To understand the behavior of this MSI, inspecting Custom Action is necessary. The CustomAction table contains four actions; however, the main actions of this malware are _9BED75AC_30E3_4BB1_9F26_1A4F247F32EF and DIRCA_TARGETDIR.
- _9BED75AC_30E3_4BB1_9F26_1A4F247F32EF: Fetch and execute binary _C212458FE5F810E2D8287472A14C2665
- DIRCA_TARGETDIR: Sets a target directory (TARGETDIR) to a local appdata directory (LocalAppDataFolder\ProductName)
Custom Action Table
The first action (_9BED75AC_30E3_4BB1_9F26_1A4F247F32EF) refers to the source (_C212458FE5F810E2D8287472A14C2665), which is found under the Binary table.
Binary Table, as seen from the Orca tool
The Custom Action _9BED75AC_30E3_4BB1_9F26_1A4F247F32EF has Type 3590, which indicates combinations of the type and relevant option.
- Type 6: Indicates VBScript stored within the Binary Table.
- Optional Term +3584: Indicates a scheduled execution after the successful completion of InstallFinalize action.
With further investigation on Custom Action _C212458FE5F810E2D8287472A14C2665, the VBScript appears to execute dropped module (1.dll) from Component C__FEAF4022223844D1906F79DF588CDB8A via regsvr32.exe.
The second Custom Action DIRCA_TARGETDIR configures the installation directory in the designated subdirectory (ProductName) of the local AppData directory (LocalAppDataFolder). The Product Name in this case has been named (SetupTest) as designated in the Property Table. As a result, DIRCA_TARGETDIR action configures the installation directory as (C:\Users\<UserName>\AppData\Local\SetupTest).
Output folder path for installed file(s)
From inspecting the MSI, it is evident that the malware drops a module (1.dll) onto the subdirectory (SetupTest) of the local appdata directory, which executes it by calling the VBScript embedded in the Binary table.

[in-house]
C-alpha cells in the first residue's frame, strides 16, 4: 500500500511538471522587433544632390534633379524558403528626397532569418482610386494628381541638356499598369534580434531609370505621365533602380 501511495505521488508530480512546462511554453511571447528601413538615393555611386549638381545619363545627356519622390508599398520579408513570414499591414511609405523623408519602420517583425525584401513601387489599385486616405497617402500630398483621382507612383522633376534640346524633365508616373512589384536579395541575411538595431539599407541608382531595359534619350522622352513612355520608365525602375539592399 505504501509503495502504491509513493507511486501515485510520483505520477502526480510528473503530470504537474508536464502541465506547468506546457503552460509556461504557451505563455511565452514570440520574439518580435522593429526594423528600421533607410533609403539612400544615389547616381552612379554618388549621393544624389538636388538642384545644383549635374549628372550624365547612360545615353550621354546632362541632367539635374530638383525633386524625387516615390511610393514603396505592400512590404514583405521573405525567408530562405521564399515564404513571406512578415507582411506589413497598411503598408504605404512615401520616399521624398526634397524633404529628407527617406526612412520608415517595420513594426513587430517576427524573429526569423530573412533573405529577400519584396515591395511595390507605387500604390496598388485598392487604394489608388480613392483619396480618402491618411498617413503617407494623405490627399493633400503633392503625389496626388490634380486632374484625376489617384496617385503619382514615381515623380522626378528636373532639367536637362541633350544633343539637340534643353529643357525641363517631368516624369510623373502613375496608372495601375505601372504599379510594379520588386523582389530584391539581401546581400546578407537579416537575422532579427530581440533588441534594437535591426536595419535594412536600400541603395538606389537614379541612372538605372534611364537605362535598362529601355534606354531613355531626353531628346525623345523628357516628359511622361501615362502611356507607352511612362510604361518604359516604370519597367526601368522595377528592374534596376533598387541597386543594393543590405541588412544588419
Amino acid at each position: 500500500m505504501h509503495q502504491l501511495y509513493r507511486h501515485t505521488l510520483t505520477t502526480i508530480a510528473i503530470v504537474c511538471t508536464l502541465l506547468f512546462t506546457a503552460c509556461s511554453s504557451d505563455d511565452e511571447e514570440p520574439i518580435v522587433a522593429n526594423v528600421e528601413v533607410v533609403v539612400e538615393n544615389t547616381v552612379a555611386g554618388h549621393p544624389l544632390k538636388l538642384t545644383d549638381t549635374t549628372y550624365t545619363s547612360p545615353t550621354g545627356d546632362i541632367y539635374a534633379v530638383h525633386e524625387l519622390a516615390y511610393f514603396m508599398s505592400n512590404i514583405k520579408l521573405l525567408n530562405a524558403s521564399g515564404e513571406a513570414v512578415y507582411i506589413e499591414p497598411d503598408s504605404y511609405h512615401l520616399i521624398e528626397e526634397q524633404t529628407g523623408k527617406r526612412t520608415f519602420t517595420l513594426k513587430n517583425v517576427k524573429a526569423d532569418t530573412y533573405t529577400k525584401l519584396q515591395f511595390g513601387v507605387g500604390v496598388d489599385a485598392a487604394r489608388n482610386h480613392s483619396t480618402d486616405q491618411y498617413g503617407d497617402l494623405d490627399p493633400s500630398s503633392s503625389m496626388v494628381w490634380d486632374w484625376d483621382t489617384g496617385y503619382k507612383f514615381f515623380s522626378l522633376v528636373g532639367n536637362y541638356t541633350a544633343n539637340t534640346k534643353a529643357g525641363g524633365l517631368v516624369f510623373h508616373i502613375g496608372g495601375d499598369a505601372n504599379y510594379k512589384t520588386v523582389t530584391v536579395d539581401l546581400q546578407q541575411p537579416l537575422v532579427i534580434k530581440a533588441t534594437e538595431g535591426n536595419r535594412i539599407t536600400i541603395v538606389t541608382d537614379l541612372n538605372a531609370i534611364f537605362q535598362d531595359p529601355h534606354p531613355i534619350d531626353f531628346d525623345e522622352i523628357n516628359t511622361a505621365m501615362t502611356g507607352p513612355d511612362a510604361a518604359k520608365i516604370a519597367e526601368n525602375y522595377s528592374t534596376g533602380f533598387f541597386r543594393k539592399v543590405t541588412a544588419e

QBot Attack Tree, as seen from the Cybereason platform
Qbot MSI infection flow
The following chart identifies key points seen in each malware’s MSI behavior introduced in this chapter.
Set installation directory to LocalAppDataFolder
Dump files to installation directory
Custom Action: Execute executable via specified command line
Custom Action: Execute PE/script stored in Binary Table
Execute dumped file in the installation directory
Fake error message
Continuous malicious execution regardless of MSI failure.
This chapter focuses on key points for possibly identifying a malicious MSI, as well as a tool which can assist defenders to analyze the MSI files, which has already been leveraged in the Blue Team section.
There are three malicious indicators that can identify suspicious MSI files:
- Mismatch between file detail and digital signature
- Misleading errors
- Suspicious installation path
Mismatch in File Detail and Digital Signature
MSI files often masquerade as legitimate installation software of well known applications. However, the digital signature for the MSI file does not match with the issuing author, as shown in the images below. Mismatches between the description or origin of an MSI file and the digital signature can indicate the file is actually malicious, especially when it purports to be from a well-known software vendor.
Mismatch between the file information and the digital signature
Mismatch between the file information and the digital signature
Many different types of malware are known to trick victims in various ways. For malware that utilizes MSI, it is seen to output false error messages either by embedding a script or crashing the installation. The error message is designed to trick victims into thinking the software installation was not successful because the installer or their environment was not configured properly. The false error outputs can indicate malicious activity.
Possible error messages
Suspicious Installation Path
Often, the purpose of an MSI is to install software and drop relevant applications onto a disk. However, when the root destination directory for the installation is set to the local AppData folder, this can indicate malicious behavior. Legitimate installations usually drop necessary files under C:\Program Files or C:\Program Files (x86).
Installation directory configuration
In the above image, the malware drops “installation” files into the subfolder (ProductName) of the local AppData folder (LocalAppDataFolder).
There are tools defenders can use to analyze MSI files. This section introduces some of the tools and demonstrates their usage.